Today we have a review from our occasional contributor/expat at large, Dianna, on the Brunch in the Clouds at the St. Regis Hotel in Abu Dhabi that she experienced last month. Read on and see if you agree with her that it’s the best brunch in Abu Dhabi.
My review in a word: Amazing. I’ve done a lot of awesome things in my time living in the Middle East, but Brunch in the Clouds at the St. Regis Abu Dhabi took the brunch concept to a whole another level. After years of hardcore brunching, I can totally say with complete expertise that Brunch in the Clouds is the best brunch in Abu Dhabi.
You could have fed a small army at this brunch.
Where is the Brunch in the Clouds?
Brunch in the Clouds is held in the suspended suite between the two towers that make up the St. Regis Abu Dhabi. The St. Regis Abu Dhabi is located on the Corniche with fabulous views overlooking the gulf. The suite is a duplex on the 48th and 49th floors. It’s the highest suspended suite in the world at 220 metres at sea level. With a total capacity for 50 people, it is held on the last Friday of each month.
The view from the Brunch in the Clouds
Why Is It The Best Brunch in Abu Dhabi?
The luxe experience starts when your very own butler whisks you up your private elevator up to the suite. You get a quick tour so you know where things are.
You can continue to explore the 12,000 s.f. suite during the brunch. Wow! The suite is 3 bedrooms and 4 and 1/2 bathrooms and staff quarters. The pace was so big I realised I never got around to seeing the master bedroom. What I didn’t expect? The cinema, the bar, the spa, the jazz band serenade etc.
The cinema room also doubled as the candy room – multitasking at is best.
You could stop off for a romantic bath mid-brunch if you so wished.
The table is exquisitely set with fresh flowers, crystal, china and silverware. Delicious food and champagne. And, the views over the city and the Gulf are to die for! The whole thing is a delightful extravagance which can only happen in the Middle East.
I didn’t even know where to start with all these desserts to pick from.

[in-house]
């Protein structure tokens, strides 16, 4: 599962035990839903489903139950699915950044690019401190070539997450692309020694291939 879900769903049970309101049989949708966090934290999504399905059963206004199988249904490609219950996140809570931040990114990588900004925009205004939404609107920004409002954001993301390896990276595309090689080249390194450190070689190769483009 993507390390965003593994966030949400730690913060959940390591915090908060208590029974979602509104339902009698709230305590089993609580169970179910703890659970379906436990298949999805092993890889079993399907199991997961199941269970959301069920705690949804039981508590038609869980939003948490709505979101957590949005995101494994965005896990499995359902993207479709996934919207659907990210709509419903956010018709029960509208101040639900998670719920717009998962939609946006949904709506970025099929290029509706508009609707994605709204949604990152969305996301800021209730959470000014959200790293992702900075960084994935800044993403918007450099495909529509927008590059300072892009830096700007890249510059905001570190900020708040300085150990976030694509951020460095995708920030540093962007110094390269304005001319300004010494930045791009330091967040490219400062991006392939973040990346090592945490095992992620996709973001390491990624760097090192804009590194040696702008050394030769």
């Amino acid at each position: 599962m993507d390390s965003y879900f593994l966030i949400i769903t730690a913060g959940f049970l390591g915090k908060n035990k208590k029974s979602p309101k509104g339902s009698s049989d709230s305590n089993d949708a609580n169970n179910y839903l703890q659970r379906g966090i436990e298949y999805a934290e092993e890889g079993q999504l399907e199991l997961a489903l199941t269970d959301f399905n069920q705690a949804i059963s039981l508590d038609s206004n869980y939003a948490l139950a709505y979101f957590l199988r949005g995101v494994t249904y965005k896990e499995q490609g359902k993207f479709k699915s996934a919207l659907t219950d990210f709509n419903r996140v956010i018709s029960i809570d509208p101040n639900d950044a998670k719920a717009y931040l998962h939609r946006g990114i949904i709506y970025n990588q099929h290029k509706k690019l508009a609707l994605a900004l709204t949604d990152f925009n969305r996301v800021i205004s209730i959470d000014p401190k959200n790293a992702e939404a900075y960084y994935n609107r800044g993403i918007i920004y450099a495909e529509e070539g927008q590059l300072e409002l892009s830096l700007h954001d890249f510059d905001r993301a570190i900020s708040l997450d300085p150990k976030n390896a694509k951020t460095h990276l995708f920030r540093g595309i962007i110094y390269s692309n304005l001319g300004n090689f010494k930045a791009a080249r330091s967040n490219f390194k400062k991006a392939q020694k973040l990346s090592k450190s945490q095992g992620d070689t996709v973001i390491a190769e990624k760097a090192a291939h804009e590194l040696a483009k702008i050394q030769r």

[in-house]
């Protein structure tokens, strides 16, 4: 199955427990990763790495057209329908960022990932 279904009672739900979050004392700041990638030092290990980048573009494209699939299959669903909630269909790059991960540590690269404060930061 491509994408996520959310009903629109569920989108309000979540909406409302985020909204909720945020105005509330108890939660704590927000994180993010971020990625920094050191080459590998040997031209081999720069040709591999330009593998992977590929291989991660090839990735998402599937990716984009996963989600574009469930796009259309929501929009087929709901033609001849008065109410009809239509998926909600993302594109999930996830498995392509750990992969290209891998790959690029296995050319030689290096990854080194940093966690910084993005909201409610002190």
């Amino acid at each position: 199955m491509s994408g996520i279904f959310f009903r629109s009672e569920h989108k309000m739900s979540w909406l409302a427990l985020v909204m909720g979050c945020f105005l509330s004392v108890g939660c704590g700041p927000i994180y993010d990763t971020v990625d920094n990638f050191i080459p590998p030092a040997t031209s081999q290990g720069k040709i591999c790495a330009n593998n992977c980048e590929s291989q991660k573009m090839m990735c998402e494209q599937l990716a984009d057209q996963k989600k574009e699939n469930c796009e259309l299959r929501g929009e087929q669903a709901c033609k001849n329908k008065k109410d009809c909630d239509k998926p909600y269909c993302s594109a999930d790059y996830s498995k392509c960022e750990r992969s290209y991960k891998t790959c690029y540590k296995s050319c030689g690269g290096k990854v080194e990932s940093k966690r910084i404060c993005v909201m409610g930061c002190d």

During the brunch, you have chef stations serving up food, a cocktail bar, candy in the cinema room, a cheese and desert room, a caviar bar and an oyster room. If you are feeling too content to get up and go to the buffet, there is also waiter service that brings around other (different) main courses to you at your table. It’s the best of both worlds – a buffet where no one is judging how much you take and the lazy person’s beautifully plated dishes.
Please sir… may I have some more?
Obviously you need great food to make Brunch in the Clouds the best brunch in Abu Dhabi. I felt though the fabulous spread was just an additional bonus to all the extras provided. I mean, of course, the food was great.
The stairs up to the master bedroom suite. Can you believe I didn’t even make it up there?
A gin trolley because … why not?
Spa Treatments and Other Extras
In between courses, you can step out for a manicure and a massage in the private spa room. The therapists are from the St. Regis Spa downstairs.
The brunch massages were conducted by the St. Regis spa staff.
This room is where we had our manicures during brunch.
Practical Information For Brunch in the Clouds
Brunch in the Clouds started in April 2016 and has been so popular it already has a 6 month waiting list. I never plan anything that far in advance but I got lucky on the Friday before Christmas. It’s always worth a try if you are in Abu Dhabi.
When the setting is this fabulous, even the best brunch spread takes second place.
Unfortunately, no kids are allowed in the Brunch in the Clouds experience. The prices are pretty reasonable for all that you get – AED 500 (approximately $136) or AED 750 (approximately $200). The brunch lasts a leisurely 5 hours from noon until 5 pm. Where else can you take a nap in the middle of your brunch??